results are presented in the papers. The introductory part summarise the main
aspects of the papers and also contribute with additional information. The theories
that constitute the background to the numerical methods used in the papers are
also presented in the introductory part. Because the introductory part includes
additional information, references not included in the appended papers are given.
The main purpose of the introductory part of this thesis is to describe the role each
paper has for the PhD project. A reader may start with the introductory part for
an overview and after this continue with the papers.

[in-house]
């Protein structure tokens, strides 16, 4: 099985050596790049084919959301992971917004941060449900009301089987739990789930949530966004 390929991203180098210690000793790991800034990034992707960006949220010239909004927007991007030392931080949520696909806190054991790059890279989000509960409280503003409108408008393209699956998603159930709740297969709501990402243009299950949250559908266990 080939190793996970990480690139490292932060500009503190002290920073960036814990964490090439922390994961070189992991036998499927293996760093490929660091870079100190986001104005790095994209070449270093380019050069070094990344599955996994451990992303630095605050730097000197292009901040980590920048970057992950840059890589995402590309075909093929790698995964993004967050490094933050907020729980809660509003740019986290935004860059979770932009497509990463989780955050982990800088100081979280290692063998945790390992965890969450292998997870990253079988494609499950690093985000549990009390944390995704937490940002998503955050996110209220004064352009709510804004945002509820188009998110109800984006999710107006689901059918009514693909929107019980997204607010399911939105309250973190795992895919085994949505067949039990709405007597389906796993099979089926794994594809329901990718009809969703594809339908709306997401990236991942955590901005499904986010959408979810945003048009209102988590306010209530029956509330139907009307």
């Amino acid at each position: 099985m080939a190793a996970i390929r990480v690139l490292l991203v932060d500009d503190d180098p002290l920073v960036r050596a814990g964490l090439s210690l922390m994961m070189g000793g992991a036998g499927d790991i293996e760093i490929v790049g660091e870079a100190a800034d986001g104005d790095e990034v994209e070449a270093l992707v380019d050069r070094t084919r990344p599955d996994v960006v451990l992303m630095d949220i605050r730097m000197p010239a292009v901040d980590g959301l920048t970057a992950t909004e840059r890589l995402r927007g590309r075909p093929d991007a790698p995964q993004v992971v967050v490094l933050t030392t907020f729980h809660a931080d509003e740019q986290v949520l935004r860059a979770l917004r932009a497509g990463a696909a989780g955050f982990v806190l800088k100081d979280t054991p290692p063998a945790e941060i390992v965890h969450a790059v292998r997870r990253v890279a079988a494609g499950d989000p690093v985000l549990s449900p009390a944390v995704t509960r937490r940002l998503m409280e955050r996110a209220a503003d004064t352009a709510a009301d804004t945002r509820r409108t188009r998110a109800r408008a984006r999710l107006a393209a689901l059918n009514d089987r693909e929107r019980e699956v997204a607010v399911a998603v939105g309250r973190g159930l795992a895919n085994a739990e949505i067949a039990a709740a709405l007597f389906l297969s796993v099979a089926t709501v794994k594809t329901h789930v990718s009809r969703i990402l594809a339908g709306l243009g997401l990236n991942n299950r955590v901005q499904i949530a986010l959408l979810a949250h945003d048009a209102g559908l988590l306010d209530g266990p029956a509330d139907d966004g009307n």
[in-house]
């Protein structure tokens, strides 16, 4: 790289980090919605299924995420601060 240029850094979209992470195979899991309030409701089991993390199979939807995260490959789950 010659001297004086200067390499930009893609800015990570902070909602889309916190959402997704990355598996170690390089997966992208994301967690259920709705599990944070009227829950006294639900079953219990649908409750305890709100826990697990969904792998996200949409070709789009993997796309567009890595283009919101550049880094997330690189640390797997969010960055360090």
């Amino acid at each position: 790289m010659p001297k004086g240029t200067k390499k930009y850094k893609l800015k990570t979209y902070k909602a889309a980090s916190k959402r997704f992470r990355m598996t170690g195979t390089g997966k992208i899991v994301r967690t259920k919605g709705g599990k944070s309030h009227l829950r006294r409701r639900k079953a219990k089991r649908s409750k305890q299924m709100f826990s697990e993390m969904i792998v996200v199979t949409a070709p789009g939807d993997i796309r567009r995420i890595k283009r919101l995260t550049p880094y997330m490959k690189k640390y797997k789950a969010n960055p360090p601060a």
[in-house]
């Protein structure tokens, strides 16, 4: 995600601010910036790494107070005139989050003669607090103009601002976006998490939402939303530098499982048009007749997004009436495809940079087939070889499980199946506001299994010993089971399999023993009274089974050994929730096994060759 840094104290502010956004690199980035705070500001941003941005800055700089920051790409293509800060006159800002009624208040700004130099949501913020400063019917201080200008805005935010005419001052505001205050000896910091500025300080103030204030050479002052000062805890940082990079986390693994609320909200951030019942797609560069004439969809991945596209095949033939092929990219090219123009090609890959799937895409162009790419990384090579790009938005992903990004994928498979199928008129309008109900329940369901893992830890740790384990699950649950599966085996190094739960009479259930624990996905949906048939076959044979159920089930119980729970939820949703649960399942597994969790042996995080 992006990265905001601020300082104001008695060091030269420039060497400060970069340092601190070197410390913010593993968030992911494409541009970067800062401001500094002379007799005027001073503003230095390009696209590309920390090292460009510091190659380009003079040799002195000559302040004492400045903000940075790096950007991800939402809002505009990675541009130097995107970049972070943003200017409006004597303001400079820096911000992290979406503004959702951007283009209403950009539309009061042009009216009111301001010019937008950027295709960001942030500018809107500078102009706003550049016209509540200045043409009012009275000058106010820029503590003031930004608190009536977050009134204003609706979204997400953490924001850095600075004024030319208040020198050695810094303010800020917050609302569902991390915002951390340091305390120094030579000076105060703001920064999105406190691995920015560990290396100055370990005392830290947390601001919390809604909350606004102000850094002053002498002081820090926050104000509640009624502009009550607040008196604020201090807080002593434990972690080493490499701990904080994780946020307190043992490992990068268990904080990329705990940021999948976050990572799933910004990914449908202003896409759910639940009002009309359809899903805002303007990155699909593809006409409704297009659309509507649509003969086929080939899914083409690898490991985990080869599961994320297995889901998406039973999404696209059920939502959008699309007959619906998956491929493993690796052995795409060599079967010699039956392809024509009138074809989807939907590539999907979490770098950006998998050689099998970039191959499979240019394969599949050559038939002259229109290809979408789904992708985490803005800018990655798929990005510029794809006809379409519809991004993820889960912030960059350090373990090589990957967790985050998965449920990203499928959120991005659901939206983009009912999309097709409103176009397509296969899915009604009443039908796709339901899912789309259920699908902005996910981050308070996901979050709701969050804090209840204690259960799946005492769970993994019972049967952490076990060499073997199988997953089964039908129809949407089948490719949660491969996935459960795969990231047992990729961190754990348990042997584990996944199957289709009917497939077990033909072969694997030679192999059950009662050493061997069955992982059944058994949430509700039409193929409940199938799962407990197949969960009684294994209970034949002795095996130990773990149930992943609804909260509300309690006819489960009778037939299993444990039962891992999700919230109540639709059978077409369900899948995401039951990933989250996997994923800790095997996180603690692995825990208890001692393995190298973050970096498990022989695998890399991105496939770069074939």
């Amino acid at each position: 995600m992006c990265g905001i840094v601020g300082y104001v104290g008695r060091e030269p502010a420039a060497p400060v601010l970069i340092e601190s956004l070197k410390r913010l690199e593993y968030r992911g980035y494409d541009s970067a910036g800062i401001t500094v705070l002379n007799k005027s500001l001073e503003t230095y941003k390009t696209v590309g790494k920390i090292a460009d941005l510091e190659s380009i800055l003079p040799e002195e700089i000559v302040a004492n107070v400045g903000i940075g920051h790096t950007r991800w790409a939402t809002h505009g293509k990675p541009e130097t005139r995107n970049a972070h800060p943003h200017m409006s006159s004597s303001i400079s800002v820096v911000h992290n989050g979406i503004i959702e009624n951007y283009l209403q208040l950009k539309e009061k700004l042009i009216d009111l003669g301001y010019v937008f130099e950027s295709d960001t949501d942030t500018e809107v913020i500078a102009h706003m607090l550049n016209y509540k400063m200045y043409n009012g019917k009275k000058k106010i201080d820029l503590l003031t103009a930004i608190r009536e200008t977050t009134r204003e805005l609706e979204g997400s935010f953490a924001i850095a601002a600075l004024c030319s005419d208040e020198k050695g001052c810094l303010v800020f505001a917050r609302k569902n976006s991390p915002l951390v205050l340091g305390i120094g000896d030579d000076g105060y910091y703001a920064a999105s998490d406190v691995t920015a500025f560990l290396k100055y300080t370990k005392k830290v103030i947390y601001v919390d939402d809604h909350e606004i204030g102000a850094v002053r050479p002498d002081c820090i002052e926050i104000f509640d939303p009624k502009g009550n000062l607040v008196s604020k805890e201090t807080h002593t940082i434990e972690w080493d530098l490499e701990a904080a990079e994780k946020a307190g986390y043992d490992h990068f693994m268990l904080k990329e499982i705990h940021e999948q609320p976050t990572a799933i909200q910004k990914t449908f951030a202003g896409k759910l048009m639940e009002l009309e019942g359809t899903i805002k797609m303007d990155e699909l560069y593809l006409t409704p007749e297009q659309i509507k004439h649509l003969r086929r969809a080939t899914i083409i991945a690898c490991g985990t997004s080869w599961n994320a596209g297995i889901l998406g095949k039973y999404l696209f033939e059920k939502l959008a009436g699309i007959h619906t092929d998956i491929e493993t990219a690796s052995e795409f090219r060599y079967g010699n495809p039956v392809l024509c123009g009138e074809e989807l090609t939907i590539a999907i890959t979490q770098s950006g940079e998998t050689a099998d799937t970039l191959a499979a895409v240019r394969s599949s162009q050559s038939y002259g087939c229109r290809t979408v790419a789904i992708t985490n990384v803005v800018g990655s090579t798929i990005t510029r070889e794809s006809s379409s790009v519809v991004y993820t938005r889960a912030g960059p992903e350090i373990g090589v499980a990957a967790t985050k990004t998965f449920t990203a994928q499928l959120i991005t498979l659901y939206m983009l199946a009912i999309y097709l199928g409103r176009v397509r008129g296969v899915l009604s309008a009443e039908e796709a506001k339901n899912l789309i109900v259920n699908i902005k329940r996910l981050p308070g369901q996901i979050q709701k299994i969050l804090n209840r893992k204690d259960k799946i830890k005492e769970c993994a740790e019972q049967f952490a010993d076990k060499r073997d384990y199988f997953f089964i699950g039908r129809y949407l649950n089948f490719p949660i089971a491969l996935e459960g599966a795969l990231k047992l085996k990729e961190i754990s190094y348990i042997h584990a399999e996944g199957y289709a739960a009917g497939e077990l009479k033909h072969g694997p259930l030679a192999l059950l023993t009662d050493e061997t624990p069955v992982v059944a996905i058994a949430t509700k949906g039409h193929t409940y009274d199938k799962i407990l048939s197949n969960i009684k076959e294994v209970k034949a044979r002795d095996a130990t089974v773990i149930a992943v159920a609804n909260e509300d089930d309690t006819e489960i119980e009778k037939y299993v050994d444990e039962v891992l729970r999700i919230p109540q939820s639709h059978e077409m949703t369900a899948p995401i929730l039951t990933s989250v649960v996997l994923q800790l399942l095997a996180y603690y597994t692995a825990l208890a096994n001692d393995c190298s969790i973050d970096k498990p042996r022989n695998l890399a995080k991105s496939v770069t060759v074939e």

In all papers, the possibility of numerically describing the behaviour that signifies
concrete cracking is studied. In Paper I and II, finite element material models and
simplified calculation methods of deep beams subjected to shear type loading are
compared to experiments. Paper III presents finite element analyses of temperature
induced cracking in a concrete buttress dam. In Paper IV, numerical methods in
several design codes for the crack width estimation are studied. In Paper V and VI,
finite element analyses of the construction process of a balanced cantilever bridge
are presented.

1.3. AIMS AND SCOPE

1.3

Aims and scope

The objective of this PhD project was to increase the understanding of cracking in
concrete structures, where different means for estimating this is analysed. Describing
cracks that propagate in combination of shear and tension is the main focus in the
thesis. These are primarily studied in the serviceability state, but when evaluating
different non-linear numerical methods the analyses are performed up to the load
carrying capacity.